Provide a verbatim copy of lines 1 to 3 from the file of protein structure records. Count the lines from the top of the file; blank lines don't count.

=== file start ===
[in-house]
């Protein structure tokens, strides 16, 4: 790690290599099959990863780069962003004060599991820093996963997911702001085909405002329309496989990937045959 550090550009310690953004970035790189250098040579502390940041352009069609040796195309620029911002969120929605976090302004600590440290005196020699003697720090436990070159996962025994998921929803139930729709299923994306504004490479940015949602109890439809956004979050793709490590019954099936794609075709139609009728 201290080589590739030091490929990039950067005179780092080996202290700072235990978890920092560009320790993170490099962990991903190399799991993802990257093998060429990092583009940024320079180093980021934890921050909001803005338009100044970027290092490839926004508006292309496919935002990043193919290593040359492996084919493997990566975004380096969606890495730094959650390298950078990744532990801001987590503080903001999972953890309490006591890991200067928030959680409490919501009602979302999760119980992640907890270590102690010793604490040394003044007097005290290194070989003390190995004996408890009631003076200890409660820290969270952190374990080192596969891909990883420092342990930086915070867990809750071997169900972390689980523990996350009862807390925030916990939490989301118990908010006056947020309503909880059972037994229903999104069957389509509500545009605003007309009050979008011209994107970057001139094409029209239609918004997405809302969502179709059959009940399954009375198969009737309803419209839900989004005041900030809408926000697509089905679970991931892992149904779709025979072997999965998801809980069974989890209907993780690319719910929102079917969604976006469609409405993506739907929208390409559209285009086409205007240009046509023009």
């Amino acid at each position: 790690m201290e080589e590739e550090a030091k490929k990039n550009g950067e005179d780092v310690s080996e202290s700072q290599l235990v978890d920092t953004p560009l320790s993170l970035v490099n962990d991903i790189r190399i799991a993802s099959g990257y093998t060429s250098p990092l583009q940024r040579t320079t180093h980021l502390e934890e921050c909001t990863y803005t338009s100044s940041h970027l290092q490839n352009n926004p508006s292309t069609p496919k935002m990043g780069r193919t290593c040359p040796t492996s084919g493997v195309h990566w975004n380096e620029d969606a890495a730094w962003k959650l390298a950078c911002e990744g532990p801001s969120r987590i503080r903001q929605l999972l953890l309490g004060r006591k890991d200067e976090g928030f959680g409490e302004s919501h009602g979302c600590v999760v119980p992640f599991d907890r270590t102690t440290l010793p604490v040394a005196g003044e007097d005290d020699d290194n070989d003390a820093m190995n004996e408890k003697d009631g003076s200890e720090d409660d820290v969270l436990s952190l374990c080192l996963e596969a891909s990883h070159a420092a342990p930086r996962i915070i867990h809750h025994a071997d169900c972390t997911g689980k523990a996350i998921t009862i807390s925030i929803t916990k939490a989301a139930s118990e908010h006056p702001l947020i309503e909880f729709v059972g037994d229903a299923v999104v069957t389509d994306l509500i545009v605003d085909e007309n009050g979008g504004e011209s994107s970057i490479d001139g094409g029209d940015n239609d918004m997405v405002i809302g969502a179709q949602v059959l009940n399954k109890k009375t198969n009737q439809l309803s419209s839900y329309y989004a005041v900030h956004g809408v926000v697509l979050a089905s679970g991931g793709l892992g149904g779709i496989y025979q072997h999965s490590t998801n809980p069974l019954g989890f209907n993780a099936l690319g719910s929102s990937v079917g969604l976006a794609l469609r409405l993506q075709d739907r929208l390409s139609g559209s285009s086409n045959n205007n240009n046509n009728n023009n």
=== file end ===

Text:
[in-house]
């Protein structure tokens, strides 16, 4: 790690290599099959990863780069962003004060599991820093996963997911702001085909405002329309496989990937045959 550090550009310690953004970035790189250098040579502390940041352009069609040796195309620029911002969120929605976090302004600590440290005196020699003697720090436990070159996962025994998921929803139930729709299923994306504004490479940015949602109890439809956004979050793709490590019954099936794609075709139609009728 201290080589590739030091490929990039950067005179780092080996202290700072235990978890920092560009320790993170490099962990991903190399799991993802990257093998060429990092583009940024320079180093980021934890921050909001803005338009100044970027290092490839926004508006292309496919935002990043193919290593040359492996084919493997990566975004380096969606890495730094959650390298950078990744532990801001987590503080903001999972953890309490006591890991200067928030959680409490919501009602979302999760119980992640907890270590102690010793604490040394003044007097005290290194070989003390190995004996408890009631003076200890409660820290969270952190374990080192596969891909990883420092342990930086915070867990809750071997169900972390689980523990996350009862807390925030916990939490989301118990908010006056947020309503909880059972037994229903999104069957389509509500545009605003007309009050979008011209994107970057001139094409029209239609918004997405809302969502179709059959009940399954009375198969009737309803419209839900989004005041900030809408926000697509089905679970991931892992149904779709025979072997999965998801809980069974989890209907993780690319719910929102079917969604976006469609409405993506739907929208390409559209285009086409205007240009046509023009």
């Amino acid at each position: 790690m201290e080589e590739e550090a030091k490929k990039n550009g950067e005179d780092v310690s080996e202290s700072q290599l235990v978890d920092t953004p560009l320790s993170l970035v490099n962990d991903i790189r190399i799991a993802s099959g990257y093998t060429s250098p990092l583009q940024r040579t320079t180093h980021l502390e934890e921050c909001t990863y803005t338009s100044s940041h970027l290092q490839n352009n926004p508006s292309t069609p496919k935002m990043g780069r193919t290593c040359p040796t492996s084919g493997v195309h990566w975004n380096e620029d969606a890495a730094w962003k959650l390298a950078c911002e990744g532990p801001s969120r987590i503080r903001q929605l999972l953890l309490g004060r006591k890991d200067e976090g928030f959680g409490e302004s919501h009602g979302c600590v999760v119980p992640f599991d907890r270590t102690t440290l010793p604490v040394a005196g003044e007097d005290d020699d290194n070989d003390a820093m190995n004996e408890k003697d009631g003076s200890e720090d409660d820290v969270l436990s952190l374990c080192l996963e596969a891909s990883h070159a420092a342990p930086r996962i915070i867990h809750h025994a071997d169900c972390t997911g689980k523990a996350i998921t009862i807390s925030i929803t916990k939490a989301a139930s118990e908010h006056p702001l947020i309503e909880f729709v059972g037994d229903a299923v999104v069957t389509d994306l509500i545009v605003d085909e007309n009050g979008g504004e011209s994107s970057i490479d001139g094409g029209d940015n239609d918004m997405v405002i809302g969502a179709q949602v059959l009940n399954k109890k009375t198969n009737q439809l309803s419209s839900y329309y989004a005041v900030h956004g809408v926000v697509l979050a089905s679970g991931g793709l892992g149904g779709i496989y025979q072997h999965s490590t998801n809980p069974l019954g989890f209907n993780a099936l690319g719910s929102s990937v079917g969604l976006a794609l469609r409405l993506q075709d739907r929208l390409s139609g559209s285009s086409n045959n205007n240009n046509n009728n023009n």